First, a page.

Shaktism book cover
context information

Shakta (शाक्त, śākta) or Shaktism (śāktism) represents a tradition of Hinduism where the Goddess (Devi) is revered and worshipped. Shakta literature includes a range of scriptures, including various Agamas and Tantras, although its roots may be traced back to the Vedas.

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Gitashastra (science of music)

Source: Shodhganga: Elements of Art and Architecture in the Trtiyakhanda of the Visnudharmottarapurana (gita)

Āsya (आस्य, “mouth”) refers to one of the five kinds of sthāna (the organs of utterance), according to the Saṃgītaratnākara.—During the practise of Vocal Music, the proper production of the concerned sound is always considered as very important. Sthāna or ucchāraṇasthāna is the place of articulation of sound. Bhattojidīkṣita in his Siddhāntakaumudī said about ten kinds of sthāna (i.e., the organs of utterance), e.g., āsya (i.e., mouth).

context information

Gitashastra (गीतशास्त्र, gītaśāstra) refers to the ancient Indian science of Music (gita or samgita), which is traditionally divided in Vocal music, Instrumental music and Dance (under the jurisdiction of music). The different elements and technical terms are explained in a wide range of (often Sanskrit) literature.

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In Buddhism

Mahayana (major branch of Buddhism)

Source: Wisdom Library: Maha Prajnaparamita Sastra

Āsya (आस्य) refers to the “mouth” of the Buddha, to which his rays (raśmi) might return after emission, according to Mahāprajñāpāramitāśāstra (chapter XIV). According to the Avadānaśataka and Divyāvadāna, it is a custom that, at the moment when the Buddha Bhagavats show their smile, blue, yellow, red and white rays flash out of the Bhagavat’s mouth, some of which go up and some of which go down. Those that go down penetrate into the hells (naraka); those that go up penetrate to the gods from the Cāturmahārājikas up to the Akaniṣṭas. Having travelled through the trisāhasramahāsāhasralokadhātu, the rays return to the Bhagavat from behind. According as to whether the Buddha wishes to show such-and-such a thing, the rays return to him by a different part of the body.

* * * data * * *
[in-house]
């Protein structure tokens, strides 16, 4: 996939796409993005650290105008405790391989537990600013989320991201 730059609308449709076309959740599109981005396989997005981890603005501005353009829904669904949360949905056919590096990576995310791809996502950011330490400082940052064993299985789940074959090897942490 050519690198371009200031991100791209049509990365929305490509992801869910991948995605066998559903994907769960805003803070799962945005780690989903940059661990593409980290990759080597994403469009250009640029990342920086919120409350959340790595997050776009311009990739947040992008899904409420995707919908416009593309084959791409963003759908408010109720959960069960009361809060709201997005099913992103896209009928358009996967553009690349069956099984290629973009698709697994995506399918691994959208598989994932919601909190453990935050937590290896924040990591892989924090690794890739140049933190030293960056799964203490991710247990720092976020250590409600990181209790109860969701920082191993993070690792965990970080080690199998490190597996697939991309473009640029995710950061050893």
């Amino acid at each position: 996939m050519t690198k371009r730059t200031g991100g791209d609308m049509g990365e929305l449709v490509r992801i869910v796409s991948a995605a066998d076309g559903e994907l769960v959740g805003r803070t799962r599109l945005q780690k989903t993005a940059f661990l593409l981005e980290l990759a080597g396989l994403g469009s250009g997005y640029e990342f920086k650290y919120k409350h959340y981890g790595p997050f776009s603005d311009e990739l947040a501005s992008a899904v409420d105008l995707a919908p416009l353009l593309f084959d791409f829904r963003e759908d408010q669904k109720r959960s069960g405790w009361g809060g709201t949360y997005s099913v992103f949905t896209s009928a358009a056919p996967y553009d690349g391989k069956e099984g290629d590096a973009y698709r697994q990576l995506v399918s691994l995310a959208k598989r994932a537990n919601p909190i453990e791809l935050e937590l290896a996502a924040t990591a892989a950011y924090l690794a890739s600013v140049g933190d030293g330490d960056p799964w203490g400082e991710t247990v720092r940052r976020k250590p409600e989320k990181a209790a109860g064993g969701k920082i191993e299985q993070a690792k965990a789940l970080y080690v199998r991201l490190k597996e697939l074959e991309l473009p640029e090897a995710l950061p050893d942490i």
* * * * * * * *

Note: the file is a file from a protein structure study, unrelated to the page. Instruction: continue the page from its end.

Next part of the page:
The returning of the rays into the mouth (āsya) of the Buddha predicts the bodhi of the Śrāvakas.

Mahayana book cover
context information

Mahayana (महायान, mahāyāna) is a major branch of Buddhism focusing on the path of a Bodhisattva (spiritual aspirants/ enlightened beings). Extant literature is vast and primarely composed in the Sanskrit language. There are many sūtras of which some of the earliest are the various Prajñāpāramitā sūtras.

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Languages of India and abroad

Sanskrit dictionary

Source: DDSA: The practical Sanskrit-English dictionary

Āsyā (आस्या).—Sitting, abode, state of rest; आस्या वर्णकफस्थौल्यसौकुमार्यकरी सुखा (āsyā varṇakaphasthaulyasaukumāryakarī sukhā) Suśr.

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Āsya (आस्य).—a. Belonging to the mouth or face.

-syam [asyate grāso'tra, as -ṇyat]

1) The mouth, jaws; आस्यकुहरे, विवृतास्यः (āsyakuhare, vivṛtāsyaḥ).

2) Face; आस्यकमलम् (āsyakamalam).

3) A part of the mouth used in pronouncing letters; तुल्यास्यप्रयत्नं सवर्णम् (tulyāsyaprayatnaṃ savarṇam) P.I.1. 9; आस्ये भवमास्यं ताल्वादिस्थानम् (āsye bhavamāsyaṃ tālvādisthānam) Sk; षडास्यानि (ṣaḍāsyāni) Pañcatantra (Bombay) 5.55; (the six parts being the throat, head or brain, palate, tooth, lip, and nose.

4) Mouth, opening; व्रणास्यं अङ्कास्यम् (vraṇāsyaṃ aṅkāsyam) &c.

--- OR ---

Āsyā (आस्या).—See under आस् (ās).

Source: Cologne Digital Sanskrit Dictionaries: Edgerton Buddhist Hybrid Sanskrit Dictionary